Be aware. Take information security training seriously at your workplace. I have provided trainings throughout the country and I know it works because I receive emails from participants who tell me how they identified something malicious and did not let it execute on the network, but before the training they would have never known.  Be aware of anomalies and strange things such as a USB device left in the workplace parking lot. This is a tactic often used because the adversary knows that curiosity will provoke someone to bring it inside and attached to a computer. Once attached it will transfer malicious code and infect the network, typically with no indication or alert to infection.

Preparing for an actual worst case scenario is similar to the preparations one would make for extended period without adequate food and water supplies and access to emergency services. Look to reliable sources such as the Centers for Disease Control (CDC), National Institutes of Health (NIH), and World Health Organization (WHO) for preparation and response guidance regarding health as without adequate food and water supplies and access to emergency services a severe health crisis will be a concern.

Damon PetragliaDamon Petraglia is a Cyber-Terrorism expert and member of US Secret Service Electronic Crimes Task Force.
He is also Dir. of Forensic and Information Security for Chartstone.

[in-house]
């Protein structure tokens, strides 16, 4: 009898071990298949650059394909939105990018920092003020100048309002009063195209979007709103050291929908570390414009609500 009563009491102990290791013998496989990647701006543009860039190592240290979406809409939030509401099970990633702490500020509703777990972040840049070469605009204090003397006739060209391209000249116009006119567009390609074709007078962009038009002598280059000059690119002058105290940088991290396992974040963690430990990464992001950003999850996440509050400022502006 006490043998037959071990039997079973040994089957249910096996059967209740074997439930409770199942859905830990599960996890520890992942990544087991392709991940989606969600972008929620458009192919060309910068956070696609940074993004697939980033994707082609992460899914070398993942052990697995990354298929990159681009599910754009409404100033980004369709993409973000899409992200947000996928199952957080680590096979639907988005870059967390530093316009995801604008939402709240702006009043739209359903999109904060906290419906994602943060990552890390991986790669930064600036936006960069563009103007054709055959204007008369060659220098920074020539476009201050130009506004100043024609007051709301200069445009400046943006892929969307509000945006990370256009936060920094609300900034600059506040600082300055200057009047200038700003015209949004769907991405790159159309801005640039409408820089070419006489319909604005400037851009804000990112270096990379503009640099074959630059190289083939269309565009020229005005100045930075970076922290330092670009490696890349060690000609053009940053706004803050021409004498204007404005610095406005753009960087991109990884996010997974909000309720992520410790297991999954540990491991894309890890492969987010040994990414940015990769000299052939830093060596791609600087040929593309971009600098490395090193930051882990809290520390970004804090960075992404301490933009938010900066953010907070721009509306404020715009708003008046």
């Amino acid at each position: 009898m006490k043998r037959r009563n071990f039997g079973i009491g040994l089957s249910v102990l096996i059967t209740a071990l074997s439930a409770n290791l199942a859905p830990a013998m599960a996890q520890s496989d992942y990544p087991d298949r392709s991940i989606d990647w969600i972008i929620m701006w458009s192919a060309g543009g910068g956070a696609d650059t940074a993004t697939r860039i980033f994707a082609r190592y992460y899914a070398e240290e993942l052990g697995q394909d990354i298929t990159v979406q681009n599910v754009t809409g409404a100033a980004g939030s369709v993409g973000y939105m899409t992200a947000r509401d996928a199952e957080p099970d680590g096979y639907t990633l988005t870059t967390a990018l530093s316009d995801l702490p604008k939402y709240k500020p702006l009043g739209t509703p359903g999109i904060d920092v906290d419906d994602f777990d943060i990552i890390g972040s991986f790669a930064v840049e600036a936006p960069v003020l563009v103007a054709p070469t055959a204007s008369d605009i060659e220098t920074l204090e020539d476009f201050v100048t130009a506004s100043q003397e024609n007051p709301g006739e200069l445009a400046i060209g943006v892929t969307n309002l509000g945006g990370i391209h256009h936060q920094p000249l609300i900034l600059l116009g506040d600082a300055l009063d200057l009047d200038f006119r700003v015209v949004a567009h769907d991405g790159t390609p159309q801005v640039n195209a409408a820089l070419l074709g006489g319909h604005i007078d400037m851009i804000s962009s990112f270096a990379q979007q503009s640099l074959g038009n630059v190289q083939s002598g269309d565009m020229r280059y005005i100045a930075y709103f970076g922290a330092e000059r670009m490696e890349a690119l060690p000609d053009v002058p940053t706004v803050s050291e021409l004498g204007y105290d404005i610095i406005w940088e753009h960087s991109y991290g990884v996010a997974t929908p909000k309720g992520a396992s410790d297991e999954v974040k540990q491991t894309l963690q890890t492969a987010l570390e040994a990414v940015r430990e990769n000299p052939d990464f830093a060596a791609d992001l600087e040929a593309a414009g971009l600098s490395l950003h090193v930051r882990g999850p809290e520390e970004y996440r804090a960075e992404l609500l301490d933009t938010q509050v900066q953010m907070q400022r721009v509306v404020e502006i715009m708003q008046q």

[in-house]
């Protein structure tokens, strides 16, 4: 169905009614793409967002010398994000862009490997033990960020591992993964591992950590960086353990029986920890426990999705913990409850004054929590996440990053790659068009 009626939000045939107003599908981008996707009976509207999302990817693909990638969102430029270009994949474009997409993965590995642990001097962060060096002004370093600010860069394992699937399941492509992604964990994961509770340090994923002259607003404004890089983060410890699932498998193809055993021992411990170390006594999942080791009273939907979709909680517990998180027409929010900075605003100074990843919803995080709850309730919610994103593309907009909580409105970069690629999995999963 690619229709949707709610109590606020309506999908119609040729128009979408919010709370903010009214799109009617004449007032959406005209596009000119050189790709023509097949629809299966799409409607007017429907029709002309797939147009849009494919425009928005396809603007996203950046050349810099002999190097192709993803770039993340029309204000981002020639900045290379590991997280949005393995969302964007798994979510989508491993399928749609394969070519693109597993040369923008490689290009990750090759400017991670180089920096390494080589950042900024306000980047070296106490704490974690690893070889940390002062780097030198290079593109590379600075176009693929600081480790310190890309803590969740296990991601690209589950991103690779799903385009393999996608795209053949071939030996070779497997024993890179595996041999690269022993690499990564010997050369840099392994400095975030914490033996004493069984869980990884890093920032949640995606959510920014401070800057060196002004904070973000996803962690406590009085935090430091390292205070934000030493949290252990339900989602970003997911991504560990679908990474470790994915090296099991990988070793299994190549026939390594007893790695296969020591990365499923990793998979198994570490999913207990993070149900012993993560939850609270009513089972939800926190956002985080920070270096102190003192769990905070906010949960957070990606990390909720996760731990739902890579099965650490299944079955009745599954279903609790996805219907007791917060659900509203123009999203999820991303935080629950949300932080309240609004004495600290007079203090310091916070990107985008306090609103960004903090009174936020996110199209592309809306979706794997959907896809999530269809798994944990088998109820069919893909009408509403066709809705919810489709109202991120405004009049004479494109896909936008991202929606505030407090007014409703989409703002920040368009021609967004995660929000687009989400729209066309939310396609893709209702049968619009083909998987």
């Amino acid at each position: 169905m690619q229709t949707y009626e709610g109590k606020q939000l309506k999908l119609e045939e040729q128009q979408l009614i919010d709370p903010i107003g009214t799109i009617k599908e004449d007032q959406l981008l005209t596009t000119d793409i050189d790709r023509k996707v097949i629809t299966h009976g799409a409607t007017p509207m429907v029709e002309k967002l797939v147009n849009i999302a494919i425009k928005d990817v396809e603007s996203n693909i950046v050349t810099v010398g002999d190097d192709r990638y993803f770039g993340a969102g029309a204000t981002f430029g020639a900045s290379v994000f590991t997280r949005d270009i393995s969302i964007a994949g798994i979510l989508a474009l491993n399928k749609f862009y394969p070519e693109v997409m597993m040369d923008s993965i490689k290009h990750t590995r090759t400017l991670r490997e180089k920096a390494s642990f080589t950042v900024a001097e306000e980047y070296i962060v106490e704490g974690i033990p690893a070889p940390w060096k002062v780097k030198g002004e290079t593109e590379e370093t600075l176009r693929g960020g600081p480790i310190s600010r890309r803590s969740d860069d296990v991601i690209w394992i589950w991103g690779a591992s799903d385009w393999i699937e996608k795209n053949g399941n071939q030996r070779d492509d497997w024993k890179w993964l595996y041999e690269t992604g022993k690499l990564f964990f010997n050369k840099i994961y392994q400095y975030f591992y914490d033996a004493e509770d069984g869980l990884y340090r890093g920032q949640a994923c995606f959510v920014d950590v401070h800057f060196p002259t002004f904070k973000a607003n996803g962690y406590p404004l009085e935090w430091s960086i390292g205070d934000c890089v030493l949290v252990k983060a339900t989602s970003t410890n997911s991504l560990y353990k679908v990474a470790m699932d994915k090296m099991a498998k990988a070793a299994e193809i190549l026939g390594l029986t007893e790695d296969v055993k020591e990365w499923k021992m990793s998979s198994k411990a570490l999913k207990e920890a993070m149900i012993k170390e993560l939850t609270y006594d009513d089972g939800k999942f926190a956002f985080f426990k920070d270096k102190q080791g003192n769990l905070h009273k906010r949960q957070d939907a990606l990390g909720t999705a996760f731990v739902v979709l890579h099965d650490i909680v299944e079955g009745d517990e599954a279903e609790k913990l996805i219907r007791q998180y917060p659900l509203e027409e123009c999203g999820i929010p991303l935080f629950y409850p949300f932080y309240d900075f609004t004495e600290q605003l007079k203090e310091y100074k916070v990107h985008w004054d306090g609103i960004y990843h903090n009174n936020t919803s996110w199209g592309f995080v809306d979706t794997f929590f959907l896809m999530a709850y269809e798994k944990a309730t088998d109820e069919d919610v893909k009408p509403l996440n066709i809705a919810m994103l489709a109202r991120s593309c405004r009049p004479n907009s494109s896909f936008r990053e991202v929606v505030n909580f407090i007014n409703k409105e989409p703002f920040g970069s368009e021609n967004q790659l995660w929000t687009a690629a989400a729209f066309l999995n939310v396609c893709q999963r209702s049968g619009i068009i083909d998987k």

Comments

Responses to " Emerging Threats: Cyber Warfare & Attacks on our Infrastructure " Please share your thoughts...

  1. Tim says:

    I’ve been trying to warn people about this threat for many years. Most people don’t realize how vulnerable we have made ourselves and how real the threat is.

    I believe it’s only a matter of time before a major attack on our infrastructure occurs and I thank you guys for bringing this issue up. I think this one thing has the potential to create more chaos and destruction than almost every other disaster scenario.

  2. rev. dave says:

    This is about control systems for our infrastructure, that that isn’t ‘infrastructure’. Our roads and bridges and water treatment facilities are infrastructure. Control systems for them aren’t.

    The difference is that we desperately need to upgrade and maintain our infrastructure. Control systems are basically ‘an IT problem’, and good IT security practices should protect those. But our real infrastructure require lots of money and time to repair and upgrade.

    We have bridges that fall into rivers almost yearly. I counted 7 bridges going into Manhattan, and a couple of tunnels. Let any one of them fail and the rest will be so overloaded with traffic that critical supplies (food, fuel, etc.) will be delayed.